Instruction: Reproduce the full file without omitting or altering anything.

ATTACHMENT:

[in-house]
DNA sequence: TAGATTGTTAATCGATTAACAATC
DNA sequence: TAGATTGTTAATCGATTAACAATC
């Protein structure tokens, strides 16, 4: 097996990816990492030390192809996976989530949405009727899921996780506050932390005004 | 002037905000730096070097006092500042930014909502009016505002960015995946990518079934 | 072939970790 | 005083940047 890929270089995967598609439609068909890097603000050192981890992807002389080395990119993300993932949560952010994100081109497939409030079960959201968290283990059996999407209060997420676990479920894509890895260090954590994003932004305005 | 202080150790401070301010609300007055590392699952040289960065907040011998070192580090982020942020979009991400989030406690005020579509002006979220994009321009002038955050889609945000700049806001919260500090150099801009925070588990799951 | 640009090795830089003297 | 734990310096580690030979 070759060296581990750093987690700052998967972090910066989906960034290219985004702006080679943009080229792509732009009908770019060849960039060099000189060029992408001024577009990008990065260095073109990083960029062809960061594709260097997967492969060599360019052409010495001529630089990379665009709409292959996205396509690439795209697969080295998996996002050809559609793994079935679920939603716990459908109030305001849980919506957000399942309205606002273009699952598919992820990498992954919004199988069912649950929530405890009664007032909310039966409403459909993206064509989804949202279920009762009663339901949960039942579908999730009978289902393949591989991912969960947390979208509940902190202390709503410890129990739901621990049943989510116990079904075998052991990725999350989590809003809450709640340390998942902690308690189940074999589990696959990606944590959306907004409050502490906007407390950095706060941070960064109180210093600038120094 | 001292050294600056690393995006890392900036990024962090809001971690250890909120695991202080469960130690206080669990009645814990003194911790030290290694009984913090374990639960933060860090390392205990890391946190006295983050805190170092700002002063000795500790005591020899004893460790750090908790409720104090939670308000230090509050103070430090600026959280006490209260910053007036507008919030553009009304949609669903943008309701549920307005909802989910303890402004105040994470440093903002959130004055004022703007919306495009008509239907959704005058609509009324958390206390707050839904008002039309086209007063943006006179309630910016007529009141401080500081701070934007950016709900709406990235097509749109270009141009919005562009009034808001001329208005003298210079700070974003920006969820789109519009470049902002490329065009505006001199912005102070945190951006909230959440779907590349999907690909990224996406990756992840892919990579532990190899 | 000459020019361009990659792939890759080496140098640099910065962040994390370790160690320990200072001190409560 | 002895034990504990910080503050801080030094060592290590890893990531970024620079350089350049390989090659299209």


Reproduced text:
[in-house]
DNA sequence: TAGATTGTTAATCGATTAACAATC
DNA sequence: TAGATTGTTAATCGATTAACAATC
């Protein structure tokens, strides 16, 4: 097996990816990492030390192809996976989530949405009727899921996780506050932390005004 | 002037905000730096070097006092500042930014909502009016505002960015995946990518079934 | 072939970790 | 005083940047 890929270089995967598609439609068909890097603000050192981890992807002389080395990119993300993932949560952010994100081109497939409030079960959201968290283990059996999407209060997420676990479920894509890895260090954590994003932004305005 | 202080150790401070301010609300007055590392699952040289960065907040011998070192580090982020942020979009991400989030406690005020579509002006979220994009321009002038955050889609945000700049806001919260500090150099801009925070588990799951 | 640009090795830089003297 | 734990310096580690030979 070759060296581990750093987690700052998967972090910066989906960034290219985004702006080679943009080229792509732009009908770019060849960039060099000189060029992408001024577009990008990065260095073109990083960029062809960061594709260097997967492969060599360019052409010495001529630089990379665009709409292959996205396509690439795209697969080295998996996002050809559609793994079935679920939603716990459908109030305001849980919506957000399942309205606002273009699952598919992820990498992954919004199988069912649950929530405890009664007032909310039966409403459909993206064509989804949202279920009762009663339901949960039942579908999730009978289902393949591989991912969960947390979208509940902190202390709503410890129990739901621990049943989510116990079904075998052991990725999350989590809003809450709640340390998942902690308690189940074999589990696959990606944590959306907004409050502490906007407390950095706060941070960064109180210093600038120094 | 001292050294600056690393995006890392900036990024962090809001971690250890909120695991202080469960130690206080669990009645814990003194911790030290290694009984913090374990639960933060860090390392205990890391946190006295983050805190170092700002002063000795500790005591020899004893460790750090908790409720104090939670308000230090509050103070430090600026959280006490209260910053007036507008919030553009009304949609669903943008309701549920307005909802989910303890402004105040994470440093903002959130004055004022703007919306495009008509239907959704005058609509009324958390206390707050839904008002039309086209007063943006006179309630910016007529009141401080500081701070934007950016709900709406990235097509749109270009141009919005562009009034808001001329208005003298210079700070974003920006969820789109519009470049902002490329065009505006001199912005102070945190951006909230959440779907590349999907690909990224996406990756992840892919990579532990190899 | 000459020019361009990659792939890759080496140098640099910065962040994390370790160690320990200072001190409560 | 002895034990504990910080503050801080030094060592290590890893990531970024620079350089350049390989090659299209």